Wild Back Yards: Rainwater
Collecting rainwater in your yard positively impacts local ecosystems and may even save you a bit of money when watering your own garden, but how? Read on to learn more!
The Effect on our Ecosystem
During rainstorms, water falls to our roofs or streets, down pipes and through storm sewers. From there, it rushes to rivers like the Cuyahoga, putting a strain on the waterway and the wildlife that call it home.
According to Rob Curtis, supervisor of ecological resources for Summit Metro Parks, this process also deprives our streams of the opportunity to process rainwater naturally and slowly, which can cause smaller streams to run dry prematurely. When rainstorms occur, water is prevented from getting into the ground and flash flooding occurs. These conditions exacerbate erosion and prevent wildlife like salamanders and fish from inhabiting many of our streams.
By cutting back the amount of water that flows through our storm drains and providing opportunities for water to filter slowly back into our natural areas, we put less strain on our sewer system and protect habitats vital to our native wildlife.
How to Collect Rainwater
Rain barrels connect to downspouts to collect water, diverting it from storm sewers. Repurposing water from rain barrels is easy: grab a watering can, connect a hose or attach an irrigation system to slowly release the water over time. Not only are you supporting our local waterways, but you’re saving a bit of money while keeping your tomato and squash plants watered.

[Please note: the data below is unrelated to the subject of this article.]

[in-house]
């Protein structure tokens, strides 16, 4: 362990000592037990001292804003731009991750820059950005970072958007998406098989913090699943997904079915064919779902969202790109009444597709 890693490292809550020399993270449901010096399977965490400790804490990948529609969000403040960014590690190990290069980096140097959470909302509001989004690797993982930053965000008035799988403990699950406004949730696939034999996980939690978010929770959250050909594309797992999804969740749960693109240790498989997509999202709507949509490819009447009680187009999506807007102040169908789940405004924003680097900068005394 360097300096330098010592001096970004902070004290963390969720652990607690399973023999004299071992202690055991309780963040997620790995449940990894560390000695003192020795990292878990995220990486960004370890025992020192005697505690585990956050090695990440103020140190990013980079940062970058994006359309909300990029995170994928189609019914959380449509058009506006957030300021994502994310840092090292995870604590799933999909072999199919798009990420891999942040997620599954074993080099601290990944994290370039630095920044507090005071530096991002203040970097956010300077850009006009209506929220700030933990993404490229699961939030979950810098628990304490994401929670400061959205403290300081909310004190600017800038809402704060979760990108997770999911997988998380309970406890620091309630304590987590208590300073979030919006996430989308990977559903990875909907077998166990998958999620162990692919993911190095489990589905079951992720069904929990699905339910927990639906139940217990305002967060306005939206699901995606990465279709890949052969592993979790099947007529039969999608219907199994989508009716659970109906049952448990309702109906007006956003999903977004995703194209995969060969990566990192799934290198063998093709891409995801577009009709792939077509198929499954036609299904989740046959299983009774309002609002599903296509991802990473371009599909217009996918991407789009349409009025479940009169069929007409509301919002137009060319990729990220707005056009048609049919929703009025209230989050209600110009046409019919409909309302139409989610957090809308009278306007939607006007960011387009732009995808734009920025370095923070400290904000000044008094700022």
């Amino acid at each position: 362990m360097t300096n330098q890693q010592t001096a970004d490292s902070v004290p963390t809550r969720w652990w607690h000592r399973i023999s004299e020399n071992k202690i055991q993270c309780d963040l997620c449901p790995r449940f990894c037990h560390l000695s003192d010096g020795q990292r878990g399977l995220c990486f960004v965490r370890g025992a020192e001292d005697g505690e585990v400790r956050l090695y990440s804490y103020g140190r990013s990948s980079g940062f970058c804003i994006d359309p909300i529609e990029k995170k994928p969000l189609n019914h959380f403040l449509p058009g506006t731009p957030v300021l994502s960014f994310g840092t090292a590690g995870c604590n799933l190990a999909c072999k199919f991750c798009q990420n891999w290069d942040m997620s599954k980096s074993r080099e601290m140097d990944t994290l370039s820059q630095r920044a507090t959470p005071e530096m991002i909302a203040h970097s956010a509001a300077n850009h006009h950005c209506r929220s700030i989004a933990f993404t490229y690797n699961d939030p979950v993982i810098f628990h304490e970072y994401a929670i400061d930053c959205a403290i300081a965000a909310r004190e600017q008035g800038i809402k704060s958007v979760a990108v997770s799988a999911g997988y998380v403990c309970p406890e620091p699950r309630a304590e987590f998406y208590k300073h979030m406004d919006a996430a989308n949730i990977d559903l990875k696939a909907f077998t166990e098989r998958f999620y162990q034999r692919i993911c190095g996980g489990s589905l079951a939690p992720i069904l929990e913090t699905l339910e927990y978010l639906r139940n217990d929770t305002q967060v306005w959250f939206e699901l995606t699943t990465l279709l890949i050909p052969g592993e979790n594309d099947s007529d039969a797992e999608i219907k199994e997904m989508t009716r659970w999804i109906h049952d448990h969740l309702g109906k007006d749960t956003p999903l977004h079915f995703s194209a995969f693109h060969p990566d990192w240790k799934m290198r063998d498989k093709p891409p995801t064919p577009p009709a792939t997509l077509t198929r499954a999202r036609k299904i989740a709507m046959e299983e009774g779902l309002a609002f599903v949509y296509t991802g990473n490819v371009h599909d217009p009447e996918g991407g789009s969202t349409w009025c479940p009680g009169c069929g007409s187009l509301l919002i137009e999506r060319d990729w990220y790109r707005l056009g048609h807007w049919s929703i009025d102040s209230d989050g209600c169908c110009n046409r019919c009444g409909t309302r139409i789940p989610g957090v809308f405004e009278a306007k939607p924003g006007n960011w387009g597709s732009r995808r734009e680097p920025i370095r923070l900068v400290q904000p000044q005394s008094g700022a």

Rain gardens can provide additional support in collecting rainwater to be slowly released into the ground. These gardens are depressions in the land with native plants, from perennial flowers to grasses, that can hold and soak up water runoff before it reaches our storm sewers and waterways.
Keep these tips from Curtis in mind while building your rain barrel or creating your rain garden:
1. Water can attract unwanted mosquitoes. To prevent mosquitoes from reproducing, cover all openings of your rain barrel and adjust conditions of your rain garden to prevent standing water for more than a week.
2. If connecting your rain barrel to an irrigation system for your garden, cover the irrigation hose with leaves or mulch to prevent water from evaporating quickly.
3. Avoid saturating the soil around your house or other structures with foundations, especially in the winter, to prevent basement leaks, frost heaving or other problems.
4. Disconnect rain barrels in the winter.
Looking for more resources to get started? Check out our Programs & Events page to find monthly naturalist-led programming featuring topics like home gardening and plant identification. Visit Summit Soil & Water Conservation District for additional information on rain gardens and more.